Commit e8c03ba5 authored by Ondřej Kuzník's avatar Ondřej Kuzník Committed by Quanah Gibson-Mount
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ITS#7786 Document cn=config recovery options

parent 2ddcb121
......@@ -34,6 +34,8 @@ Note: Although the {{slapd-config}}(5) system stores its configuration
as (text-based) LDIF files, you should {{1:never}} edit any of
the LDIF files directly. Configuration changes should be performed via LDAP
operations, e.g. {{ldapadd}}(1), {{ldapdelete}}(1), or {{ldapmodify}}(1).
For offline modifications (when the server is not running), use {{slapadd}}(8)
and {{slapmodify}}(8).
Note: You will need to continue to use the older {{slapd.conf}}(5)
......@@ -1117,3 +1119,83 @@ if you are not using the default directory path.
Note: When converting from the slapd.conf format to slapd.d format, any
included files will also be integrated into the resulting configuration
database.
H2: Recovering from a broken configuration
If the server using {{cn=config}} does not start, either because the
configuration does not represent the current version or because it has been
corrupted, these actions are available, in the order of decreasing preference.
Make sure you have made a backup of the "broken" version before you attempt any
of these:
H3: Generate an ldif version of the configuration database and reload from that
Most of the time, the configuration can be parsed and a text version generated
with {{slapcat}}(8):
> slapcat -F /usr/local/etc/openldap/slapd.d -n0 -l extracted_config.ldif
After you have backed up and removed the old configuration database contents,
this output ldif can be hand-edited to adjust or remove the offending entries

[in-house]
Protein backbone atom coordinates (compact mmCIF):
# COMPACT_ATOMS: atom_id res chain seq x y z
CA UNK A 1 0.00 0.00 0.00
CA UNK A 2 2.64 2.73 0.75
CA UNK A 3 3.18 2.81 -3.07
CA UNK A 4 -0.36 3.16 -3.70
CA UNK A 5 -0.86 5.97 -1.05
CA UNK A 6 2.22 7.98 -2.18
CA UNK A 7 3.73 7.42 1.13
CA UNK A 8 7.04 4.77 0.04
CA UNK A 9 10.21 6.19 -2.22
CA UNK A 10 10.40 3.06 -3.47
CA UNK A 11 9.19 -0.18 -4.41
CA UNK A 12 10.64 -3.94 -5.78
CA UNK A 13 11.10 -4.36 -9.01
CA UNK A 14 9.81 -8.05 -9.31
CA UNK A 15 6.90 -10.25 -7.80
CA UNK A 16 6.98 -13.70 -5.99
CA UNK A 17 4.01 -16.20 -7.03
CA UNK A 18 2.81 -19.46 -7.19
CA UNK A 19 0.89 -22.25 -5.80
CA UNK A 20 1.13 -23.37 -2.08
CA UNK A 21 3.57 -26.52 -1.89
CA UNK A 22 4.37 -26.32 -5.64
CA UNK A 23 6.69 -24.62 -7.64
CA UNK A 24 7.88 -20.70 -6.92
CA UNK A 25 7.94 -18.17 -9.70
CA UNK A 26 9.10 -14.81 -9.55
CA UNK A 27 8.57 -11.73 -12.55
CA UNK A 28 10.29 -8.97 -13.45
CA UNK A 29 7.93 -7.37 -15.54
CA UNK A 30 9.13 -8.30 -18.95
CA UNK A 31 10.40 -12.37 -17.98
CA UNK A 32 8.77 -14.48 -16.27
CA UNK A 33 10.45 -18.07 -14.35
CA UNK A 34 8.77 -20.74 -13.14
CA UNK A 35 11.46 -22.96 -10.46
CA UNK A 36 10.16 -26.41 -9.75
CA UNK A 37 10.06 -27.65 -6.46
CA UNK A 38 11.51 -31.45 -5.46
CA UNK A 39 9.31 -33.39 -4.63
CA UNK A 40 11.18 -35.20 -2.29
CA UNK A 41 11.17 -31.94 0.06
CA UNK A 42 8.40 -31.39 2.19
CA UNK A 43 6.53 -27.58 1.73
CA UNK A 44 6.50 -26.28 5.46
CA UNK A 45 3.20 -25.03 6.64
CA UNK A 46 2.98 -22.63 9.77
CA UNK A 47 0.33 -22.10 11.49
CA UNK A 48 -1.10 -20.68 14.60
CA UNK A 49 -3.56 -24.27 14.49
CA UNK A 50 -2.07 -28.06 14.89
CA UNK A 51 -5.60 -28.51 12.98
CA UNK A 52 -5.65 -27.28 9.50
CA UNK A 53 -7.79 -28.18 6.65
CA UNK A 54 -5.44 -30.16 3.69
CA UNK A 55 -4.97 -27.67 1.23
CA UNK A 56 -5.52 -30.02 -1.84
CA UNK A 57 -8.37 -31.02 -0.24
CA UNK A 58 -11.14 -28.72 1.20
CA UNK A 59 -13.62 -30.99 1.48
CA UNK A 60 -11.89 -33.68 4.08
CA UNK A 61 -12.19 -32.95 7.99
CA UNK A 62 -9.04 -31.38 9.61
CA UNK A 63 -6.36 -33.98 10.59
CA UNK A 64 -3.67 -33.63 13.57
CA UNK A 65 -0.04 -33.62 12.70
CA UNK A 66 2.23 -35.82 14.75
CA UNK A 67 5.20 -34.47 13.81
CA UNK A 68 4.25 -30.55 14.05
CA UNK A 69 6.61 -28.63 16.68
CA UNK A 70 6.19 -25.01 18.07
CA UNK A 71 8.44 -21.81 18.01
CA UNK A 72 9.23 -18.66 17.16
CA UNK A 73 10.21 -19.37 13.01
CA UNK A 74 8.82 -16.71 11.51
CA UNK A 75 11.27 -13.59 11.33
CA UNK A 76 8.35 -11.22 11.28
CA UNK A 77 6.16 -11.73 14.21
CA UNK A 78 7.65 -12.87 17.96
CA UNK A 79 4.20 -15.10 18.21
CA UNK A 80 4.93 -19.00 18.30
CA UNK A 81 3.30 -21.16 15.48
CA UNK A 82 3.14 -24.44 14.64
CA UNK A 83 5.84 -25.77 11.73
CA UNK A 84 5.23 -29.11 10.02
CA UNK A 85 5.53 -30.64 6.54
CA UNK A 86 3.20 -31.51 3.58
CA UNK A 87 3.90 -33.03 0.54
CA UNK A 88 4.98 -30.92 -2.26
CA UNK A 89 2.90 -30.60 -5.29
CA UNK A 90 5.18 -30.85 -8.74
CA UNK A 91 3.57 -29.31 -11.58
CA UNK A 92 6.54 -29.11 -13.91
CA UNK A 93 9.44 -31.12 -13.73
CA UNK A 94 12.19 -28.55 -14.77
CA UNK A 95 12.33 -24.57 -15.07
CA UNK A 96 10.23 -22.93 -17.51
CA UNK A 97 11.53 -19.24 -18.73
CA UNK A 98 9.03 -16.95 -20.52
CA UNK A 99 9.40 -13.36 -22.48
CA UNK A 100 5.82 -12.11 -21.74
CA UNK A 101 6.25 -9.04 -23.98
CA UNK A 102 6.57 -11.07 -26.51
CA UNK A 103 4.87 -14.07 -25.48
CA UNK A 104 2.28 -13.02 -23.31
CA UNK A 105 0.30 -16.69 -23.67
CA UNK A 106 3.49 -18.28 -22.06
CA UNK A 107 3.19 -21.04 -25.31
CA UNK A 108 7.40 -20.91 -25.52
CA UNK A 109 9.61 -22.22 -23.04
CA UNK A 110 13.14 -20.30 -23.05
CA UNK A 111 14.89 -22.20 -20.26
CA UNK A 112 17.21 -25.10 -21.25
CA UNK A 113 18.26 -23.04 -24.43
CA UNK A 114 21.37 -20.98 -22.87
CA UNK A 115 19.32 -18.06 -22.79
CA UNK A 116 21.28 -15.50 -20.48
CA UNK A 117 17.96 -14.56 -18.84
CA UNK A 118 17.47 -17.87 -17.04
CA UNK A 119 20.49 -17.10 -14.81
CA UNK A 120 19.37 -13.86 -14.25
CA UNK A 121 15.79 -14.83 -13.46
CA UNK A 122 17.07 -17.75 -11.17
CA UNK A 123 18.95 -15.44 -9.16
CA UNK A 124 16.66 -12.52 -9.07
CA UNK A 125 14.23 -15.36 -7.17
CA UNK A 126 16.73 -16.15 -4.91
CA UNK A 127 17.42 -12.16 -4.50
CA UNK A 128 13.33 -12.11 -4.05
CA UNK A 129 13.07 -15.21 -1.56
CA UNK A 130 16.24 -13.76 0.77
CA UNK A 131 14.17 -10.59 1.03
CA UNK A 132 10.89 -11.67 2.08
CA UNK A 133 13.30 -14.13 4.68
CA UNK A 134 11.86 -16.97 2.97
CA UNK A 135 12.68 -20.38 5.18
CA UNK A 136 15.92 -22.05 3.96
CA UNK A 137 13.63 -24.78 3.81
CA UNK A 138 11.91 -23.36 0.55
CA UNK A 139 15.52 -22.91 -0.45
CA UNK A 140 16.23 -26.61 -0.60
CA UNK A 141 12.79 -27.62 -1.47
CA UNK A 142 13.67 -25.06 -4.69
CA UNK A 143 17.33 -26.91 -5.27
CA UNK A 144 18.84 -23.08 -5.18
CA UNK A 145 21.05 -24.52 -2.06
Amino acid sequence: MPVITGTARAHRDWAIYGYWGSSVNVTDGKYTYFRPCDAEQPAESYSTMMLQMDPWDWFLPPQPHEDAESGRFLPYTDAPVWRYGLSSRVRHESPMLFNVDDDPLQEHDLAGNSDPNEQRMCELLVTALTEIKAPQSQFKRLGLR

and imported again:
> slapadd -F /usr/local/etc/openldap/slapd.d -l updated_config.ldif
> slaptest -F /usr/local/etc/openldap/slapd.d
H3: Modify config in-place
If the configuration can be parsed and you know exactly what you need to do,
you can use {{slapmodify}}(8) to effect the required changes directly:
> slapmodify -F /usr/local/etc/openldap/slapd.d
> dn: ..., cn=config
> changetype: ...
> ...
H3: Recover with plain back-ldif
If the configuration contains items that {{slapd}}(8) cannot process as a
{{cn=config}} database at all, the last resort is to disable schema checking
and operate on it as a regular back-ldif database. This might cease to work
with future versions of OpenLDAP without notice, attempt this only when all of
the above fail.
First, create a directory to serve as the hosting DB and create the structure:
> mkdir ./recovery ./recovery/cn=recovery
> cp /usr/local/etc/openldap/slapd.d/cn=config.ldif ./recovery/cn=recovery
> cp -r /usr/local/etc/openldap/slapd.d/cn=config ./recovery/cn=recovery
Or, if you have already backed up your old configration, you can symlink it
into place:
> mkdir ./recovery
> ln -s /usr/local/etc/openldap/slapd.d ./recovery/cn=recovery
Next, create a trivial {{slapd.conf}}(5) to access the new database:
> database ldif
> suffix cn=recovery
> directory ./recovery/
Note the change of suffix, {{EX:cn=config}} is hardcoded to correspond to an
active config database, so we have to home it one level deeper - at
{{EX:cn=config,cn=recovery}}.
Now you can use {{slapmodify}}(8) to modify the database, it is most likely you
will need to run with schema checking disabled:
> slapmodify -f ./recovery.conf -s
You can test the validity of your config with {{slaptest}}(8):
> slaptest -F ./recovery/cn=recovery
And generate a full ldif with {{slapcat}}(8):
> slapcat -F ./recovery/cn=recovery -n0
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